An antibody previously shown to stave off type 1 diabetes produces its benefits by shoring up the function of insulin-making cells — an effect strong enough to partially reverse problems with the body’s insulin supply.
Type 1 diabetes is an autoimmune disease that occurs when the body’s immune cells attack the insulin-secreting β-cells in the pancreas. A landmark clinical trial published in 2019 showed that a two-week treatment of the antibody teplizumab slowed the progression of type 1 diabetes in people at high risk of the disease.
Kevan Herold at Yale University in New Haven, Connecticut, and his colleagues extended that study and found that the effects of teplizumab persisted: the median time to develop diabetes was five years in people who took the antibody but slightly more than two years in people who took a placebo. Half of the people who took teplizumab weren’t diagnosed with the disease over the course of the study, compared with 22% on the placebo.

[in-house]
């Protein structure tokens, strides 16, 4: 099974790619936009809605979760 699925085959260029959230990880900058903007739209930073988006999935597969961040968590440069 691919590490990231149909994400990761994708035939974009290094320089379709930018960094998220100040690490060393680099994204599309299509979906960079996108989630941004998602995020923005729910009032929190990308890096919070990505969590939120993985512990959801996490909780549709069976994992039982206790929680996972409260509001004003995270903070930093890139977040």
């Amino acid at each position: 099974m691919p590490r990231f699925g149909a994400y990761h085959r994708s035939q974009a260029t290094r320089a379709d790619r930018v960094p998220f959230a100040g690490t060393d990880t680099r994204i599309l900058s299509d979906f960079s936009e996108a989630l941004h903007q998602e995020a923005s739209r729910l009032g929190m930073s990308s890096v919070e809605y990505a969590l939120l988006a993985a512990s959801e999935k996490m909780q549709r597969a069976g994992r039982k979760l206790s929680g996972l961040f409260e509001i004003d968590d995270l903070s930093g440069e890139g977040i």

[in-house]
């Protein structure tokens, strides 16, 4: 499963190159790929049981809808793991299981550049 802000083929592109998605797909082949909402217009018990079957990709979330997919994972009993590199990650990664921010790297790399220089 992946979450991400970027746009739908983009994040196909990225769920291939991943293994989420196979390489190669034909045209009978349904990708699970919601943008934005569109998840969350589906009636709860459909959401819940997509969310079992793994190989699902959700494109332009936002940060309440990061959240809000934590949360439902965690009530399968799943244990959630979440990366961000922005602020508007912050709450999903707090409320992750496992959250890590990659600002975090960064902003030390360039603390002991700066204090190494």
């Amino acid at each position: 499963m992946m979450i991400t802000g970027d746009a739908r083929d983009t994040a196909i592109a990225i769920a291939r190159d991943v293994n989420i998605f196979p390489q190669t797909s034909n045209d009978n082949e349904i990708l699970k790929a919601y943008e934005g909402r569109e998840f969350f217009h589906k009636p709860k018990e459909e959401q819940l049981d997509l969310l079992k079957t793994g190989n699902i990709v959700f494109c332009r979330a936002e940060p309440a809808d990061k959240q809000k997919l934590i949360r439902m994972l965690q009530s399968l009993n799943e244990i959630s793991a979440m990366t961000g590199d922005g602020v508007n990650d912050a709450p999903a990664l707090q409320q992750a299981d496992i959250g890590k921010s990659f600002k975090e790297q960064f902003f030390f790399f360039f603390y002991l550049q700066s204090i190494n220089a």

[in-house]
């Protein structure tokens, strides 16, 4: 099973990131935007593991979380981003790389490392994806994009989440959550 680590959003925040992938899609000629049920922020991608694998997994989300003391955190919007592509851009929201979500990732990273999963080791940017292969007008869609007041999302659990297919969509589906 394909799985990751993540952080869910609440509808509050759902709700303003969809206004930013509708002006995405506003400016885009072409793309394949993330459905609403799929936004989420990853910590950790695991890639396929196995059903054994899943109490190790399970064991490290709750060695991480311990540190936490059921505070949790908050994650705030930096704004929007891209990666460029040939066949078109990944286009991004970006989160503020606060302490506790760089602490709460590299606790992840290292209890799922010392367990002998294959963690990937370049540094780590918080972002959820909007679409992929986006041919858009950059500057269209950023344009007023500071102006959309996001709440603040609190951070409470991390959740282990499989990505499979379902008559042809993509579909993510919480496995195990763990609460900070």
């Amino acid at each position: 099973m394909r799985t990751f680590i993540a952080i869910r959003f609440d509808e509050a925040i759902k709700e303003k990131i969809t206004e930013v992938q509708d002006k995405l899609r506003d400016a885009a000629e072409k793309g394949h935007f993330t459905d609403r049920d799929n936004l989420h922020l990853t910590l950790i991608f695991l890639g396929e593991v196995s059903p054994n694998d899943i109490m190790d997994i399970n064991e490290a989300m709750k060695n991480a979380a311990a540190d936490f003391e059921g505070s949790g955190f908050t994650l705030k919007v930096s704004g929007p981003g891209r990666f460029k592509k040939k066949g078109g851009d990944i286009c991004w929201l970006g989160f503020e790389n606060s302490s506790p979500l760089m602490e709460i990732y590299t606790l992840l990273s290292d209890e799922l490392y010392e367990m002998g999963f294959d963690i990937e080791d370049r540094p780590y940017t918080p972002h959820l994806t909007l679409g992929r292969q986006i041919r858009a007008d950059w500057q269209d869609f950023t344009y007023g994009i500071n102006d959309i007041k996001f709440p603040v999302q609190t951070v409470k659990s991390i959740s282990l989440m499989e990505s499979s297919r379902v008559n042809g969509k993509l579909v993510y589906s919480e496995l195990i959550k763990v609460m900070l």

The team showed that teplizumab improved the function of β-cells and partially reversed pre-existing declines in study participants’ insulin secretion. Researchers also found evidence that the antibody works by impairing the ability of immune cells called CD8+ T cells to launch an autoimmune response.